"The dig behind the Wittenberg house that Luther shared with his wife and six children. The German State Museum of Prehistory is opening an exhibition that presents the results of the digs to coincide with Reformation Day."
I was sent a link to this article: Archaeologists Unveil Secrets of Luther's Life. I've known about this dig for a while, it appears they've found some interesting things in the trash pit.
As to the link article- it includes some of the typical Luther myths presented as historical fact- like the famous "inkwell thrown at the Devil" story, as well as giving credence to the cloaca/tower bathroom myth. It also includes a version of the myth of Luther's fear of demon possession. Overall, the article was poorly documented and poorly researched, but it does at least explain the dig. A pictorial of the dig can be found here.
The only factoid that did interest me was the theory that Luther entered the monastery to avoid a forced marriage:
But the tale of a sign from above coming to Luther in the form of a lightning strike is greatly exaggerated. In truth Luther, who was 21 at the time, was fleeing from an impending forced marriage. "Newly discovered archive records show that the father had already married off three of his daughters and one son to the children of wealthy foremen," explains expert Schlenker. Apparently it was now Martin's turn. Instead of submitting to his father's will, the young man went to the monastery of the Augustinian hermits near Erfurt. The 50 monks living there wore black robes and the circular tonsure. They rose at two in the morning for the first Divine Office of the day.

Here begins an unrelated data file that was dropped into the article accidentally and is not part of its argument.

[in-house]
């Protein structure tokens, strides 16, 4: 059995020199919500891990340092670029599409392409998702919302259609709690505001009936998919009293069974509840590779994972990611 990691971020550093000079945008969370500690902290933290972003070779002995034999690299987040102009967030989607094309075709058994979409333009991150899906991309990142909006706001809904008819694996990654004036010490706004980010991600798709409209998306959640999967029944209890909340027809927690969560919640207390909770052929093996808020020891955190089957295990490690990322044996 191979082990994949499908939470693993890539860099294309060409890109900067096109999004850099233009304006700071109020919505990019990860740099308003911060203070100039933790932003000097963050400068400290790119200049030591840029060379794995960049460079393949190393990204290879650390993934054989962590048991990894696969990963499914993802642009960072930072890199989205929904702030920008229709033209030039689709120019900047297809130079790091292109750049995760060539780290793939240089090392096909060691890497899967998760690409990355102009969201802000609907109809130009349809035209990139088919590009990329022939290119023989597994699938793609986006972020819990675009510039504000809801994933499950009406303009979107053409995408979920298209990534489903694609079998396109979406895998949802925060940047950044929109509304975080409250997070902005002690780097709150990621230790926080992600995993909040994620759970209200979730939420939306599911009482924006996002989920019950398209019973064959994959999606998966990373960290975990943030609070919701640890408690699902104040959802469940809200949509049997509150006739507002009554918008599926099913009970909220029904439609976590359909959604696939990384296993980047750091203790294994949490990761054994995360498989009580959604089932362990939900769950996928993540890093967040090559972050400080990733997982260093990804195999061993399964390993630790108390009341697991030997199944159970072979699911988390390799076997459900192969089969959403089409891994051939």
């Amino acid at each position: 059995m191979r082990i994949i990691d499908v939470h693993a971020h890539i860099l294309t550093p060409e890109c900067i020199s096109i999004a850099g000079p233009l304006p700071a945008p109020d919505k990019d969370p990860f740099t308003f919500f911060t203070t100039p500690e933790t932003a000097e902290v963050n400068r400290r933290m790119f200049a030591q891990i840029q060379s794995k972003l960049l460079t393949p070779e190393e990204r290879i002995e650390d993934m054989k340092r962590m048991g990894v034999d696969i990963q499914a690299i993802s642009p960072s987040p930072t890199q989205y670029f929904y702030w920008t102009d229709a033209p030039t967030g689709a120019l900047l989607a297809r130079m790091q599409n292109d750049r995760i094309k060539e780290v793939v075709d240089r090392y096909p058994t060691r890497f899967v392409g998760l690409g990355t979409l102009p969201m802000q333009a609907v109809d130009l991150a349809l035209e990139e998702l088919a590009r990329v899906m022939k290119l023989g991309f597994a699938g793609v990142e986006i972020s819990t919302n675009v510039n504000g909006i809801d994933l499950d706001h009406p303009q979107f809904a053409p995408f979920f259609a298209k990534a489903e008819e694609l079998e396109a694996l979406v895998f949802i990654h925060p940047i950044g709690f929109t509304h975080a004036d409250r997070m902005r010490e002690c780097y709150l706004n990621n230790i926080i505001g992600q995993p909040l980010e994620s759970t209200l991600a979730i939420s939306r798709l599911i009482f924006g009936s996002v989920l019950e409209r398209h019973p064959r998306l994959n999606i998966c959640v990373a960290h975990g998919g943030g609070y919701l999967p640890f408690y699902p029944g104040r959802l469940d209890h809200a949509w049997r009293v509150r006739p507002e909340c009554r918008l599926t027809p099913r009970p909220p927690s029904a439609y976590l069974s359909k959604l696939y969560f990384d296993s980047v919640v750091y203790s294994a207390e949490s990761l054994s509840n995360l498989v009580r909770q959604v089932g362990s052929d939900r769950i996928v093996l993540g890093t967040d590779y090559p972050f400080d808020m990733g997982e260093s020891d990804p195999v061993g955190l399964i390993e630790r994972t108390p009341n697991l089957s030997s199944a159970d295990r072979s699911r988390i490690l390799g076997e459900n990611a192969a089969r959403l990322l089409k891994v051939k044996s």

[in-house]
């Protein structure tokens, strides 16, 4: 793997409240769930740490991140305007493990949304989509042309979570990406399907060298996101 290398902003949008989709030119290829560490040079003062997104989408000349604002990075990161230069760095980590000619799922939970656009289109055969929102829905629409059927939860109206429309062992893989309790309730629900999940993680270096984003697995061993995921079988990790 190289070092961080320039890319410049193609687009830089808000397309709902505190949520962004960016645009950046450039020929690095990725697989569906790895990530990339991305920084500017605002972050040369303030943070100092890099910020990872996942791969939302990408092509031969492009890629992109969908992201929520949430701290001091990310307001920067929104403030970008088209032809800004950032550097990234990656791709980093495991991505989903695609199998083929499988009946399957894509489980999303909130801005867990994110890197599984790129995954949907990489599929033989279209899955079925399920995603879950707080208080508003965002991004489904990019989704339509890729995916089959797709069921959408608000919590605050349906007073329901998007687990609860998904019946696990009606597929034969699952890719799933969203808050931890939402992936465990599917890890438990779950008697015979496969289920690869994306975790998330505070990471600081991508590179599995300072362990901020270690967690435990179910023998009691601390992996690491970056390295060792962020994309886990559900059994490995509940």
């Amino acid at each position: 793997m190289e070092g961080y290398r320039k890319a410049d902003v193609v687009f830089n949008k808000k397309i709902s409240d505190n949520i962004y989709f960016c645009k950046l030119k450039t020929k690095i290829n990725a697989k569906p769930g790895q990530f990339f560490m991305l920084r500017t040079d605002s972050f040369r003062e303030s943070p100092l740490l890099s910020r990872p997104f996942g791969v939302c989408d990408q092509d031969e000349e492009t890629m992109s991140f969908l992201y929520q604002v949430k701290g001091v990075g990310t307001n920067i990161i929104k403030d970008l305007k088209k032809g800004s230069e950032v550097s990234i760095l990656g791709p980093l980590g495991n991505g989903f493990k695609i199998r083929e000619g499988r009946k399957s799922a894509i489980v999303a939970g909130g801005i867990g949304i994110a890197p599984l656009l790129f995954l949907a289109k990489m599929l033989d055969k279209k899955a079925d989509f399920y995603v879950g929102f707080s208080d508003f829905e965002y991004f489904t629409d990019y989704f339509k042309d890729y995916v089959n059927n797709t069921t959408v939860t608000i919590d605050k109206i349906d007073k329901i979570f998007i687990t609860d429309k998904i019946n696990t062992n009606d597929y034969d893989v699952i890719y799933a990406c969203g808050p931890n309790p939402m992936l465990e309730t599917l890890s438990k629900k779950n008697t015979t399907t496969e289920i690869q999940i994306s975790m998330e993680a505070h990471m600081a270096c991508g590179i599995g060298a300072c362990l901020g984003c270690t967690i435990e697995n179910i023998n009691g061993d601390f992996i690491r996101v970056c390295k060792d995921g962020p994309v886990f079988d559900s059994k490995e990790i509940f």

I've not heard this one before! Poor Luther- he picked the most strict monastery to hide in. As to the truth of it? Well, only "expert Schlenker" (whoever that is) knows for certain.